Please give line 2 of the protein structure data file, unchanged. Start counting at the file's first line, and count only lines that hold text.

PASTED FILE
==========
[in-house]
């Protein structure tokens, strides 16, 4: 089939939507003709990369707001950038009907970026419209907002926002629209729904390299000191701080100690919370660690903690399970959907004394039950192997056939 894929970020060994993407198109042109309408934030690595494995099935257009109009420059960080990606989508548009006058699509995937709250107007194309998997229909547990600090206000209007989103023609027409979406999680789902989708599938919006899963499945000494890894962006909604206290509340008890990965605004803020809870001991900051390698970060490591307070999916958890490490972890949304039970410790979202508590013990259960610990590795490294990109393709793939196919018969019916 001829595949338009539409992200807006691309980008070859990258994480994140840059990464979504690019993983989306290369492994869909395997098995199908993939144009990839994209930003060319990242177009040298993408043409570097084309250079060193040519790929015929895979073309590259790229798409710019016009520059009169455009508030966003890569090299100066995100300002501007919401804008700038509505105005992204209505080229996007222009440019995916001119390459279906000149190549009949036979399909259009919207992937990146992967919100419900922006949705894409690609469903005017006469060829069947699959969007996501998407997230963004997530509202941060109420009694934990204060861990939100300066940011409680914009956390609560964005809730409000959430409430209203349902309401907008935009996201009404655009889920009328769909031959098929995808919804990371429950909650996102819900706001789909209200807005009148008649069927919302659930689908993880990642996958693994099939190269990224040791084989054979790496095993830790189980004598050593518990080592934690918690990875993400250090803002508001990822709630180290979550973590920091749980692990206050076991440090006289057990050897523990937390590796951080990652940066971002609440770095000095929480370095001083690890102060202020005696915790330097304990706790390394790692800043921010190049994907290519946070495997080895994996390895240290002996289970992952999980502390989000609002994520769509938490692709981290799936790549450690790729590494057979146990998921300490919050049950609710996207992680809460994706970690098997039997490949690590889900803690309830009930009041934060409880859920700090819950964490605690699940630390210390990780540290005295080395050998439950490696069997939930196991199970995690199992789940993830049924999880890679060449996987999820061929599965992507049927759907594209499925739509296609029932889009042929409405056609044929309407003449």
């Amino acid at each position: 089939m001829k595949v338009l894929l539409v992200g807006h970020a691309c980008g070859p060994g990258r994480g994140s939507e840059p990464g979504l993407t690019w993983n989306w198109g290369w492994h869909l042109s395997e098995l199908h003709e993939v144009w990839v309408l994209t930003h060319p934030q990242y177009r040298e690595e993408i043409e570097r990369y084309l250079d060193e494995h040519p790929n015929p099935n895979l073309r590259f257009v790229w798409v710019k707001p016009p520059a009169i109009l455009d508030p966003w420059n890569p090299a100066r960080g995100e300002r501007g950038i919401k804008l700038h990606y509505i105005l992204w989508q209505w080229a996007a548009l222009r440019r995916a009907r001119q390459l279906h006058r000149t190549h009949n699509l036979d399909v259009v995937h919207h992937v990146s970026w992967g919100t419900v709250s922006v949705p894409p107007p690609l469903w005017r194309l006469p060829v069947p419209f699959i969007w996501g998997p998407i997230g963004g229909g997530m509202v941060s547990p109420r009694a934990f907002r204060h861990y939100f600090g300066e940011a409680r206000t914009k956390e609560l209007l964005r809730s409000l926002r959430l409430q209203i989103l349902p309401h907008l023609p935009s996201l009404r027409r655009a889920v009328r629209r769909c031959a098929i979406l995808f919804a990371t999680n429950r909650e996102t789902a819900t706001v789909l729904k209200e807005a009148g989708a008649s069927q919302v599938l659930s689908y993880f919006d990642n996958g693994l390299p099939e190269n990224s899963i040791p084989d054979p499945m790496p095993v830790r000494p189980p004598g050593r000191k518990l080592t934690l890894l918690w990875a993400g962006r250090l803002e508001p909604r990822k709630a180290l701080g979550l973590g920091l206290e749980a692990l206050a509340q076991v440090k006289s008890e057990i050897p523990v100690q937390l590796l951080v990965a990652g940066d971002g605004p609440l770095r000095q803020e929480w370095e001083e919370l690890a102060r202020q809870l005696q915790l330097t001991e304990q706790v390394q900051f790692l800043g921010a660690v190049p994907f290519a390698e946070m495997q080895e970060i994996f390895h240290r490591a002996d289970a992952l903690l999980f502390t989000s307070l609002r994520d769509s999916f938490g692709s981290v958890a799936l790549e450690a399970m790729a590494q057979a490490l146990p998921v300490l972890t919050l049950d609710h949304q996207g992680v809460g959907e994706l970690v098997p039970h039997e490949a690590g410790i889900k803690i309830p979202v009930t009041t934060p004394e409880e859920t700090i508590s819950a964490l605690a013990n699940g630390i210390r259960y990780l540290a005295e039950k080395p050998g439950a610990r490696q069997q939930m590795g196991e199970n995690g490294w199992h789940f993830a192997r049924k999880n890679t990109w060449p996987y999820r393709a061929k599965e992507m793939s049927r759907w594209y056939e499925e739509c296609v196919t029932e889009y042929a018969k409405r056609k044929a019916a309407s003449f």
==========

């Protein structure tokens, strides 16, 4: 089939939507003709990369707001950038009907970026419209907002926002629209729904390299000191701080100690919370660690903690399970959907004394039950192997056939 894929970020060994993407198109042109309408934030690595494995099935257009109009420059960080990606989508548009006058699509995937709250107007194309998997229909547990600090206000209007989103023609027409979406999680789902989708599938919006899963499945000494890894962006909604206290509340008890990965605004803020809870001991900051390698970060490591307070999916958890490490972890949304039970410790979202508590013990259960610990590795490294990109393709793939196919018969019916 001829595949338009539409992200807006691309980008070859990258994480994140840059990464979504690019993983989306290369492994869909395997098995199908993939144009990839994209930003060319990242177009040298993408043409570097084309250079060193040519790929015929895979073309590259790229798409710019016009520059009169455009508030966003890569090299100066995100300002501007919401804008700038509505105005992204209505080229996007222009440019995916001119390459279906000149190549009949036979399909259009919207992937990146992967919100419900922006949705894409690609469903005017006469060829069947699959969007996501998407997230963004997530509202941060109420009694934990204060861990939100300066940011409680914009956390609560964005809730409000959430409430209203349902309401907008935009996201009404655009889920009328769909031959098929995808919804990371429950909650996102819900706001789909209200807005009148008649069927919302659930689908993880990642996958693994099939190269990224040791084989054979790496095993830790189980004598050593518990080592934690918690990875993400250090803002508001990822709630180290979550973590920091749980692990206050076991440090006289057990050897523990937390590796951080990652940066971002609440770095000095929480370095001083690890102060202020005696915790330097304990706790390394790692800043921010190049994907290519946070495997080895994996390895240290002996289970992952999980502390989000609002994520769509938490692709981290799936790549450690790729590494057979146990998921300490919050049950609710996207992680809460994706970690098997039997490949690590889900803690309830009930009041934060409880859920700090819950964490605690699940630390210390990780540290005295080395050998439950490696069997939930196991199970995690199992789940993830049924999880890679060449996987999820061929599965992507049927759907594209499925739509296609029932889009042929409405056609044929309407003449």